What a week for news in the mobile space. Google buys Motorola Mobility, HP abandons webOS, and everybody else in the mobile space seemingly scrambling to make heads or tails of it. Everyone except Apple, at least. But what does it all mean? This is worthy of taking a quick break from writing about iOS to address.
The Motorola Acquisition Means Little in Google’s Android Strategy
As Larry Page openly admitted, the primary goal of the Motorola acquisition was to access the treasure trove patent portfolio that Moto owns, and literally getting a hardware manufacturer for free. While the patent protection shield gained from the acquisition will hold off Apple’s and Microsoft’s attacks for a short time, both companies will flounder quite a bit in their attempts at solidifying their new relationship; Google trying to figure out how to run a hardware engineering and manufacturing business and Motorola integrating their infrastructure and culture into Google’s. Layoffs will be imminent and the process will take a long time, and no one is certain about the outcome.
None of this, however, is actually the Android development team’s problem, and the smart money would mean that they continue ahead with their current roadmap – releasing Ice Cream Sandwich (their next version of Android) in the October/November timeframe this year. The same can be said for Apple. Regardless that the acquisition justifies Apple’s hardware/software development paradigm, Apple and the iOS team will continue to innovate and produce solid hardware for the market. Business as usual on both sides.
Letting WebOS Die on the Vine
The ironic thing about this was that I actually picked up a TouchPad about a week before the HP announcement (when the price dropped to $399), and have been using it for the past week in an attempt to write a review for it. The review, in short, is that the OS is pretty solid and rivals iOS in ways that surprised me. The hardware, on the other hand, could use some major improvements. This isn’t anything groundbreaking you wouldn’t find in other TouchPad reviews. However, as an extra test, I brought it out at a party over the weekend to see what less tech savvy folks thought of it and was quite taken by surprise.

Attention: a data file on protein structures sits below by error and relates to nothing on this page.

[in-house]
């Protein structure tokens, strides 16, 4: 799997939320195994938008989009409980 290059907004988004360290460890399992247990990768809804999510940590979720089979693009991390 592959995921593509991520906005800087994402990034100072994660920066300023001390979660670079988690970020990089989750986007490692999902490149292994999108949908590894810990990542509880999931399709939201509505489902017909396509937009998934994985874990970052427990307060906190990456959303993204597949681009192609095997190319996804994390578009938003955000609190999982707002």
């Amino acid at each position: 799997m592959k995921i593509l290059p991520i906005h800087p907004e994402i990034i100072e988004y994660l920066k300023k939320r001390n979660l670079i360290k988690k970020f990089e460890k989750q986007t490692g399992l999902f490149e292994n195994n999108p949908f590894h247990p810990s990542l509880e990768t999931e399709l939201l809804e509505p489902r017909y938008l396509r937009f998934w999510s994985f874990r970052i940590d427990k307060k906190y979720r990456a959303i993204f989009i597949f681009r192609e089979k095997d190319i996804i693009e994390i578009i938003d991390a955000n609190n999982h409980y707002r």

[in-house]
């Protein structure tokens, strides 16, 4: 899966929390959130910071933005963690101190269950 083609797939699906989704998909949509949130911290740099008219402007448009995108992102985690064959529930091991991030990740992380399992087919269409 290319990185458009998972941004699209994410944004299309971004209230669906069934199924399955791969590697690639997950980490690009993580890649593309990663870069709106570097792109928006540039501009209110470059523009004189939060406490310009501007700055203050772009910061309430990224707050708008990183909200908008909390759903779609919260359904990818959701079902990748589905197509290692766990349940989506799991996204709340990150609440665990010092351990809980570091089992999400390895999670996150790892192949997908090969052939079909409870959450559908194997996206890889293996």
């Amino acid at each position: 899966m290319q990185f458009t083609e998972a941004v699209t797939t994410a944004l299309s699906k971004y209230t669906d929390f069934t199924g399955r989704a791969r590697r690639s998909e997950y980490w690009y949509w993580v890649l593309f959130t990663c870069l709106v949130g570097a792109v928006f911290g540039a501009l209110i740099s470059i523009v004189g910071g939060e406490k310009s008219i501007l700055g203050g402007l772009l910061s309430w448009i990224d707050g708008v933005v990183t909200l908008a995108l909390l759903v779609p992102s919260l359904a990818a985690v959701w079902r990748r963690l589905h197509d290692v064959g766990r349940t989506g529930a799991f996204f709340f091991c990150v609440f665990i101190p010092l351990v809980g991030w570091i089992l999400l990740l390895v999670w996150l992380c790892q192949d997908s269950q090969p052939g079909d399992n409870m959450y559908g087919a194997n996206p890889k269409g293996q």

Everyone at the table fell in love with it, and it was to little surprise.
Without even discussing the price point, the group felt that the UI was more intuitive than either that of iOS or Android, and the form factor felt natural in their hands. They were even more sold once they found out about the latest price and homebrew support. At that point, I knew why the TouchPad and WebOS failed. There simply weren’t enough advocates for the device, neither in retail stores nor in real life.
In many ways, this is the major issue with many tablet makers. They’re still approaching the tablet space as a “If you build it, they will come” market rather than one that needs to be built from the ground up. HP didn’t foster much of a fan or developer community like Apple or Google has around their mobile platforms. Instead, they acted like a hardware company, tackling the space as if it were a hardware problem. Round peg; square hole. That’s why WebOS failed and that’s why it makes no difference to Apple whether it lives or dies.
Ideally, HP could turn WebOS into the Linux of the mobile world. The underlying problem with that, however, is that mobile hardware is still very hard to build from scratch, and that will be the limiting factor preventing any major user-developed push for the platform.
Changing Places…Or Not!
It’s easy to say that Google and HP are effectively switching places with one entering the hardware space and the other leaving it. This, however, may not be he case. As primarily a software company, Google is very unfamiliar with hardware manufacturing and design. I can see Google spinning out its newfound hardware division to not just maintain its core competencies, but also to keep its culture untainted from the influences of an older and more established company.
There’s no denying that the news this week were major and ground breaking, and I hope the best for HP, Google and Motorola as they move forward. As you can see, though, there really is no compelling reason for Apple to speak up this week. Afterall, they still have iOS 5 to wrap up and a new iPhone to launch.
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